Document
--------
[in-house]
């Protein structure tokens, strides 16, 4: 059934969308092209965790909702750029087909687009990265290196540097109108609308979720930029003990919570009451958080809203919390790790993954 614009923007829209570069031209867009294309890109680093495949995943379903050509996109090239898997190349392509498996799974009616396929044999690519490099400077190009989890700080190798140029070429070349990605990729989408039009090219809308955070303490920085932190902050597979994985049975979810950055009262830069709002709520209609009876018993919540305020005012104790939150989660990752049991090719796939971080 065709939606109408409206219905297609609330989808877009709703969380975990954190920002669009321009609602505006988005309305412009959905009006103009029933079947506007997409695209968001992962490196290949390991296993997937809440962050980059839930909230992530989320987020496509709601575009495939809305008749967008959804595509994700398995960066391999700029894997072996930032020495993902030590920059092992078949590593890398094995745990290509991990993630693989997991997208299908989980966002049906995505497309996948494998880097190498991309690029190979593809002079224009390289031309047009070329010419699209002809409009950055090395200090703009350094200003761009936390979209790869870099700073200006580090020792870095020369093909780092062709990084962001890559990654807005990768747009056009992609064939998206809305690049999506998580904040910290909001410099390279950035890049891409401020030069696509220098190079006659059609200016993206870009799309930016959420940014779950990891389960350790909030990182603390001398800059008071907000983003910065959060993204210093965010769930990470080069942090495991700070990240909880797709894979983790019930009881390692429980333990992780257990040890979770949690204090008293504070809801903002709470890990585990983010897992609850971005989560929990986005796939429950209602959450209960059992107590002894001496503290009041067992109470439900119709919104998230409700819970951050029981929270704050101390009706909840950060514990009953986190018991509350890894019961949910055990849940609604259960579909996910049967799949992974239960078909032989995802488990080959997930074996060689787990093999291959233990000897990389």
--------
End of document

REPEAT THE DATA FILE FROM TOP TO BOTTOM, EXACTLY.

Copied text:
[in-house]
């Protein structure tokens, strides 16, 4: 059934969308092209965790909702750029087909687009990265290196540097109108609308979720930029003990919570009451958080809203919390790790993954 614009923007829209570069031209867009294309890109680093495949995943379903050509996109090239898997190349392509498996799974009616396929044999690519490099400077190009989890700080190798140029070429070349990605990729989408039009090219809308955070303490920085932190902050597979994985049975979810950055009262830069709002709520209609009876018993919540305020005012104790939150989660990752049991090719796939971080 065709939606109408409206219905297609609330989808877009709703969380975990954190920002669009321009609602505006988005309305412009959905009006103009029933079947506007997409695209968001992962490196290949390991296993997937809440962050980059839930909230992530989320987020496509709601575009495939809305008749967008959804595509994700398995960066391999700029894997072996930032020495993902030590920059092992078949590593890398094995745990290509991990993630693989997991997208299908989980966002049906995505497309996948494998880097190498991309690029190979593809002079224009390289031309047009070329010419699209002809409009950055090395200090703009350094200003761009936390979209790869870099700073200006580090020792870095020369093909780092062709990084962001890559990654807005990768747009056009992609064939998206809305690049999506998580904040910290909001410099390279950035890049891409401020030069696509220098190079006659059609200016993206870009799309930016959420940014779950990891389960350790909030990182603390001398800059008071907000983003910065959060993204210093965010769930990470080069942090495991700070990240909880797709894979983790019930009881390692429980333990992780257990040890979770949690204090008293504070809801903002709470890990585990983010897992609850971005989560929990986005796939429950209602959450209960059992107590002894001496503290009041067992109470439900119709919104998230409700819970951050029981929270704050101390009706909840950060514990009953986190018991509350890894019961949910055990849940609604259960579909996910049967799949992974239960078909032989995802488990080959997930074996060689787990093999291959233990000897990389």